Invasive terrestrial invertebrate detection in water and soil using a targeted eDNA approach, was published in the journal NeoBiota and is freely available here.

TropWATER-led program wins National Award

A TropWATER-led water quality monitoring project has won the Agriculture and Regional Development award at the 34th Banksia National Sustainability Awards.

Under the project, scientists work with growers in the Russell-Mulgrave catchment to monitor water quality and detect runoff ‘hotspots’ at local catchment scales.

The project sees scientists working with growers to understand local water quality processes and find water quality solutions that are relevant to their farms.

Developed through the National Environmental Science Program’s Tropical Water Quality Hub and administered through the Cairns-based Reef and Rainforest Research Centre (RRRC), TropWATER’s Project 25 outstanding success has led to significant further investment and works in the catchment.

New PhD opportunity – Dugongs & drone-based photogrammetry

PhD project opportunity
James Cook University, Australia 

Assessing the body size and body condition of dugongs using drone-based photogrammetry

Assessments of individual animal health and condition can signal early signs of population level effects in wildlife from environmental and anthropogenic factors. Animal health assessments relying on wild animal captures can be challenging, hindering our understanding of the wellbeing of populations. In marine mammals, photogrammetry techniques have been applied broadly for measuring body size and estimating body condition of several taxa including manatees. These methods produce reliable body length and nutritional health estimates and can be used to investigate trends in growth and survival, and to identify regional differences in morphometric patterns.

This project will test and validate photogrammetry methods using small aerial drones for accurate morphometric measurements of dugongs’ body size and condition. The student will also utilize this tool in the field to answer different ecological questions relating to nutritional health in dugongs. The student and his supervisory team will work with multiple partners including academics, NGOs, and Traditional Owners and indigenous and non-indigenous land & sea rangers to collect dugong imagery data to identify regional differences in morphometrics of dugongs in places of high dugong conservation value. In return, partners may be trained to conduct drone-based body condition assessment themselves.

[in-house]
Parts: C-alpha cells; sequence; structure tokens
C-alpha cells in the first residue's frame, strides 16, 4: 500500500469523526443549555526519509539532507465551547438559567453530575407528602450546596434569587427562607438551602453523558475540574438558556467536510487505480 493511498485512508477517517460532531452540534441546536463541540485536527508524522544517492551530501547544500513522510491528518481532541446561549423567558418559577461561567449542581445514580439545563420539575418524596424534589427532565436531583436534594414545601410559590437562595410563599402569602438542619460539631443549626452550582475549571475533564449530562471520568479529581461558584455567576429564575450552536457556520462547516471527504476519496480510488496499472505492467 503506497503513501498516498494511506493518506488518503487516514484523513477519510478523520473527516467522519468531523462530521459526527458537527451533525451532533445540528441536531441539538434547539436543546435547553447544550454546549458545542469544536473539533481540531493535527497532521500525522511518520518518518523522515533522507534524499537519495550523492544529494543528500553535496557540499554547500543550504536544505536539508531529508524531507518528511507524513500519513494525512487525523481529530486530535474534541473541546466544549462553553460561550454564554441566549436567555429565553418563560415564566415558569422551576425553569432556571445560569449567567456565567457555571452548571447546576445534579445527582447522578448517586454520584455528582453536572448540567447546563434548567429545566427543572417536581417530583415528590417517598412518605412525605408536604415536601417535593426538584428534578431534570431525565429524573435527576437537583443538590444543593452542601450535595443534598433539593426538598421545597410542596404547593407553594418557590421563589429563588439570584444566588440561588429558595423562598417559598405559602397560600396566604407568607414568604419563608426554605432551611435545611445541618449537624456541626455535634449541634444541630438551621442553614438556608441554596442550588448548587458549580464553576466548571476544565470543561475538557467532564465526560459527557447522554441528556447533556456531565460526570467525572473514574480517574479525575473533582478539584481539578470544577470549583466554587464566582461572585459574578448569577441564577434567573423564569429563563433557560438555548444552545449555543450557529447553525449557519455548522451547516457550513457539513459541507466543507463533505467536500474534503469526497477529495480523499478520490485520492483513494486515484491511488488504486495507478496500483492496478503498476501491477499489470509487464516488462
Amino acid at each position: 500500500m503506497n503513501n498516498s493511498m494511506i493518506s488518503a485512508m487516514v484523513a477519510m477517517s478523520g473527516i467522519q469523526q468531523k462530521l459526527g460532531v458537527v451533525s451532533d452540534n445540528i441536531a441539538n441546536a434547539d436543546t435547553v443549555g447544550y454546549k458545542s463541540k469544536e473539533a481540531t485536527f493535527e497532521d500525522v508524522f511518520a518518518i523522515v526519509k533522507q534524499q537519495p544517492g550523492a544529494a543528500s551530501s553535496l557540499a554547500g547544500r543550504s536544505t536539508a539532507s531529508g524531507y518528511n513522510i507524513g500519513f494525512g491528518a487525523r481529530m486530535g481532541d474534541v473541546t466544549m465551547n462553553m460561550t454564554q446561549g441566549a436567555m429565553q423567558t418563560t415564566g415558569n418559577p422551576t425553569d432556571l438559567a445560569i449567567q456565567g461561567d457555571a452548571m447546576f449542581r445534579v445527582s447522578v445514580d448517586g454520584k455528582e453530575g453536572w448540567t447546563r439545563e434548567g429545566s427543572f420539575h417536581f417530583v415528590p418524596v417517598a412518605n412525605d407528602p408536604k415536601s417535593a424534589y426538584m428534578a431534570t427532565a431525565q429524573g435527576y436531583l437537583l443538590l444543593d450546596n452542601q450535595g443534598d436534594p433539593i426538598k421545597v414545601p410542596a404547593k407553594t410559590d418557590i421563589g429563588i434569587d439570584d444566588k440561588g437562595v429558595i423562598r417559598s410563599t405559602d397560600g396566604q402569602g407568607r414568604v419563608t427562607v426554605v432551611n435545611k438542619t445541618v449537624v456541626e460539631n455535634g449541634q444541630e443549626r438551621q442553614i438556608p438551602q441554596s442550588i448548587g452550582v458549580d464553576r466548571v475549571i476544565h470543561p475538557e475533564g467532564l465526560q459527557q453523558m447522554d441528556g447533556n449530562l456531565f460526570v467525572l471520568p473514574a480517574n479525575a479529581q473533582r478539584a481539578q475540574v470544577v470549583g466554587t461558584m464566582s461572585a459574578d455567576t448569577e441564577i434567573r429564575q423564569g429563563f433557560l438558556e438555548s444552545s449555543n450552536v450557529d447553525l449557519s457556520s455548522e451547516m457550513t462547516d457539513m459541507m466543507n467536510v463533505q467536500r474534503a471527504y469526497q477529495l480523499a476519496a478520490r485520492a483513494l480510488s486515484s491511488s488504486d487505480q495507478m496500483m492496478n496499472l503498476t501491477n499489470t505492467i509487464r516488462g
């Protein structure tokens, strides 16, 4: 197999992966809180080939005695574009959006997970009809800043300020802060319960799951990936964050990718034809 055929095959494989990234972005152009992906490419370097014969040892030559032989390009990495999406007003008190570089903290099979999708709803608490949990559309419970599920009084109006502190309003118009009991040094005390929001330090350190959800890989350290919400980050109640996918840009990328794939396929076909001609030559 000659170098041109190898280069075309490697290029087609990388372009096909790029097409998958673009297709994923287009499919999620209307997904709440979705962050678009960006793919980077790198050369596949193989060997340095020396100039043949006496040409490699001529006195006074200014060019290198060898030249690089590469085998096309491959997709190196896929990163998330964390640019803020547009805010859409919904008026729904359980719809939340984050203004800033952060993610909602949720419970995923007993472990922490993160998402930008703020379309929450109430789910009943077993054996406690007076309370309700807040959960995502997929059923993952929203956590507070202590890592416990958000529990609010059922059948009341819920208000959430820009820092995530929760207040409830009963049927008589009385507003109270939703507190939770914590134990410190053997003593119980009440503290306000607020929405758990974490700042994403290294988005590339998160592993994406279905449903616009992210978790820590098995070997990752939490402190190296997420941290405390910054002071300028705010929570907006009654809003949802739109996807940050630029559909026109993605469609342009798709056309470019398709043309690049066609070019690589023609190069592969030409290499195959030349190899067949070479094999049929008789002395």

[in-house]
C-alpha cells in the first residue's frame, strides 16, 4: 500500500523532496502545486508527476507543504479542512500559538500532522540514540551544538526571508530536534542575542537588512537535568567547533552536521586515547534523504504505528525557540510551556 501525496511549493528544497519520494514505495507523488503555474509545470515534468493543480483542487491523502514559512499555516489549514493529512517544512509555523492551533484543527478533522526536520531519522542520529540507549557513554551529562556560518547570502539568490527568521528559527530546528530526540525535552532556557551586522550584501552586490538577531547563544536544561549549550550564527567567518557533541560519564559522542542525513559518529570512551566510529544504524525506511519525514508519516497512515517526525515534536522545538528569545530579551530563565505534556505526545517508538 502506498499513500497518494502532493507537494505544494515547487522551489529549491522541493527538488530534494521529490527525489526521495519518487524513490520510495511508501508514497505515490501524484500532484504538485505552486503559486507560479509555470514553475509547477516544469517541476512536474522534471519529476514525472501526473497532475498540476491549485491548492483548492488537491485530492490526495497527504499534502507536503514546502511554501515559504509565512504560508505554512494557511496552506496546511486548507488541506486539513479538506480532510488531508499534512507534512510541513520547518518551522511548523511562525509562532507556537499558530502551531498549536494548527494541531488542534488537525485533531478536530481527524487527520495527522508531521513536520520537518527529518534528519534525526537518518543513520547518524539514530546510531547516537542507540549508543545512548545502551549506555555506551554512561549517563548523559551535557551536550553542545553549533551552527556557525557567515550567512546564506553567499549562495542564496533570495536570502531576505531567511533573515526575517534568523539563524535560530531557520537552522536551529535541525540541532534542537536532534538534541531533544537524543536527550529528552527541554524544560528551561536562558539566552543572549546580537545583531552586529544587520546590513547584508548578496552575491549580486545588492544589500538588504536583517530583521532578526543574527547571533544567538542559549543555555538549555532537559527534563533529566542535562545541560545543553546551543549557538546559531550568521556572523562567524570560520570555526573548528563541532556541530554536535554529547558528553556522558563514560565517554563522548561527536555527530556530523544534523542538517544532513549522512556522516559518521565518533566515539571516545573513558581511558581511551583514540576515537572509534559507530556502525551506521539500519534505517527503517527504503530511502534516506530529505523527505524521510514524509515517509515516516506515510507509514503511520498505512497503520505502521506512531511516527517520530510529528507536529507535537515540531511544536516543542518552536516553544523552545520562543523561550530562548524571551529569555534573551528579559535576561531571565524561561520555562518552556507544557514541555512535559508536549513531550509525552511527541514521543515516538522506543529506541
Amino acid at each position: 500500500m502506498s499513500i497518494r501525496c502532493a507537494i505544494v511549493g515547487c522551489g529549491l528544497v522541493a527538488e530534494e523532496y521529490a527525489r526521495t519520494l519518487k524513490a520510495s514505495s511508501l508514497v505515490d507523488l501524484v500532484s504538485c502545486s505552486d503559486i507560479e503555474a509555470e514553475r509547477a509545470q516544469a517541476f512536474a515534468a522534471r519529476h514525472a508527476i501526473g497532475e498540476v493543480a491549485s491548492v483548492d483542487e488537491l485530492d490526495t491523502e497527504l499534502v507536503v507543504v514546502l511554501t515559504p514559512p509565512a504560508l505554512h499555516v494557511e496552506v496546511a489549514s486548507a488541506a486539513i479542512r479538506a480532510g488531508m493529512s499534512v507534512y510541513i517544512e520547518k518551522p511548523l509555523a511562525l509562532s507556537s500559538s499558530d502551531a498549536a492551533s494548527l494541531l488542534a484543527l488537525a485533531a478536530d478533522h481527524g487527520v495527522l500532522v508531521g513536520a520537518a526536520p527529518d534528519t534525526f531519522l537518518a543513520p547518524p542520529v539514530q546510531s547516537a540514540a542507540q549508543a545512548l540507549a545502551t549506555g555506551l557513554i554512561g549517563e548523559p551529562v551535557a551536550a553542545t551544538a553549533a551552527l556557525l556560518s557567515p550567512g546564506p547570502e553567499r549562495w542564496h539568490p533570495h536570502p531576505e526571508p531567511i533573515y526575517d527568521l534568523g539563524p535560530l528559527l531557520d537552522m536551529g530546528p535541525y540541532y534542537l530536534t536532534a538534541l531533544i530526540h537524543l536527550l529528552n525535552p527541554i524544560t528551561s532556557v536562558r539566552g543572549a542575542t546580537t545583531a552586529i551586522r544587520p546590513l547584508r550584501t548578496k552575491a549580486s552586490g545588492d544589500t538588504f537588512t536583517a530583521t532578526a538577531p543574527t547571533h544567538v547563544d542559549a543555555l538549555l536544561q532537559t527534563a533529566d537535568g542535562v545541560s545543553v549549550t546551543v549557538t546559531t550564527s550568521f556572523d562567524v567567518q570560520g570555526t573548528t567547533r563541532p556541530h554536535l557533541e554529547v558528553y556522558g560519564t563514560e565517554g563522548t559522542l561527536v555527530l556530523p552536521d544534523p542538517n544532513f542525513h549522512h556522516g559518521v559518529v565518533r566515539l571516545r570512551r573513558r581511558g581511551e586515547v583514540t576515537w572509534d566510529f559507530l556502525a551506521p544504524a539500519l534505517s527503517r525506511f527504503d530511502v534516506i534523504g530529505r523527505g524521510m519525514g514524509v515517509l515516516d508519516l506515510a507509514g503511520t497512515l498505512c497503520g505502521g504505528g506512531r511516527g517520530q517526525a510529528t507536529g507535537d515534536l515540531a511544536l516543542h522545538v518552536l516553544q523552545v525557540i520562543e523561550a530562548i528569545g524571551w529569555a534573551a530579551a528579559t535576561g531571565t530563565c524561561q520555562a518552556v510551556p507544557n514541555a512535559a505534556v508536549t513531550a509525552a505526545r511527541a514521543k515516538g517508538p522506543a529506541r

The student will be based in the at James Cook University, Townsville, Queensland, Australia, under the supervision of Dr Christophe Cleguer (JCU) and Associate Professor Fredrik Christiansen (Aarhus University). Travel to Europe (Denmark) may be necessary during the course of the PhD.


The successful applicant will have a First Class Honours (or equivalent) in biological science or a related field and will pick up extra points in the scoring system if they have a first authored paper. Preference will be given to those applicants with previous experience in marine mammals’ biology/bioenergetics and evidence of strong bio-statistical and programming skills. Proven experience in working with Indigenous communities is preferred. Journal publications in these fields are desirable but not essential.  Applicants must apply by 25th April, 2023.

Applicants will need to be familiar with the JCU Higher Degree by Research Requirements.

Funding: A 3.5 year stipend scholarship co-funded by JCU and National Environment Science Program (NESP) is provided ($29,900 pa for 3.5 years, tax exempt).  Funds are available to support equipment purchase and initial field implementation.

Contact: Interested applicants should send their 1) CV, 2) academic transcript and 3) a short (max. 1 page) letter outlining their suitability and interest in the project to Dr Christophe Cleguer (

Find out more Email Us Phone 07 4781 4073